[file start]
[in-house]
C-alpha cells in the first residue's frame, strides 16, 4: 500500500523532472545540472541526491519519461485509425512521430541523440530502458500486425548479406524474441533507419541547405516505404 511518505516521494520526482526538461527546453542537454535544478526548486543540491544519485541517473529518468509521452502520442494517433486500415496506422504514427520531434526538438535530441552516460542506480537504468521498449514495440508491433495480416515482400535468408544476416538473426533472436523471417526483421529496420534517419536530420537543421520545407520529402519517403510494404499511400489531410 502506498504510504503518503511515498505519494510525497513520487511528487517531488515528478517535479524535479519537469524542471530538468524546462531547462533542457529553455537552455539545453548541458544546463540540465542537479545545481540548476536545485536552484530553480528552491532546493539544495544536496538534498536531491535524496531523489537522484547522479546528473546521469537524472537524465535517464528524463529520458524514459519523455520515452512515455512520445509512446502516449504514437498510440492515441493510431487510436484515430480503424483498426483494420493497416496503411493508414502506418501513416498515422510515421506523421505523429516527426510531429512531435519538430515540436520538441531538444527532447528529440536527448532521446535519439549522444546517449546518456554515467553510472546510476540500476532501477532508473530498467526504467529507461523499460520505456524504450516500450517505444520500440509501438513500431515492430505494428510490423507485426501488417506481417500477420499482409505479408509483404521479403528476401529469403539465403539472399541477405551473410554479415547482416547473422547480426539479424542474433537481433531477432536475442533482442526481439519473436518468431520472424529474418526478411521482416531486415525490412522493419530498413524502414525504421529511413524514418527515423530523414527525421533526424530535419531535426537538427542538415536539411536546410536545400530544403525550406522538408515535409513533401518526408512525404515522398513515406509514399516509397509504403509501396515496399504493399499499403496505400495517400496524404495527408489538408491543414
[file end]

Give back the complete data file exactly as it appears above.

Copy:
[in-house]
C-alpha cells in the first residue's frame, strides 16, 4: 500500500523532472545540472541526491519519461485509425512521430541523440530502458500486425548479406524474441533507419541547405516505404 511518505516521494520526482526538461527546453542537454535544478526548486543540491544519485541517473529518468509521452502520442494517433486500415496506422504514427520531434526538438535530441552516460542506480537504468521498449514495440508491433495480416515482400535468408544476416538473426533472436523471417526483421529496420534517419536530420537543421520545407520529402519517403510494404499511400489531410 502506498504510504503518503511515498505519494510525497513520487511528487517531488515528478517535479524535479519537469524542471530538468524546462531547462533542457529553455537552455539545453548541458544546463540540465542537479545545481540548476536545485536552484530553480528552491532546493539544495544536496538534498536531491535524496531523489537522484547522479546528473546521469537524472537524465535517464528524463529520458524514459519523455520515452512515455512520445509512446502516449504514437498510440492515441493510431487510436484515430480503424483498426483494420493497416496503411493508414502506418501513416498515422510515421506523421505523429516527426510531429512531435519538430515540436520538441531538444527532447528529440536527448532521446535519439549522444546517449546518456554515467553510472546510476540500476532501477532508473530498467526504467529507461523499460520505456524504450516500450517505444520500440509501438513500431515492430505494428510490423507485426501488417506481417500477420499482409505479408509483404521479403528476401529469403539465403539472399541477405551473410554479415547482416547473422547480426539479424542474433537481433531477432536475442533482442526481439519473436518468431520472424529474418526478411521482416531486415525490412522493419530498413524502414525504421529511413524514418527515423530523414527525421533526424530535419531535426537538427542538415536539411536546410536545400530544403525550406522538408515535409513533401518526408512525404515522398513515406509514399516509397509504403509501396515496399504493399499499403496505400495517400496524404495527408489538408491543414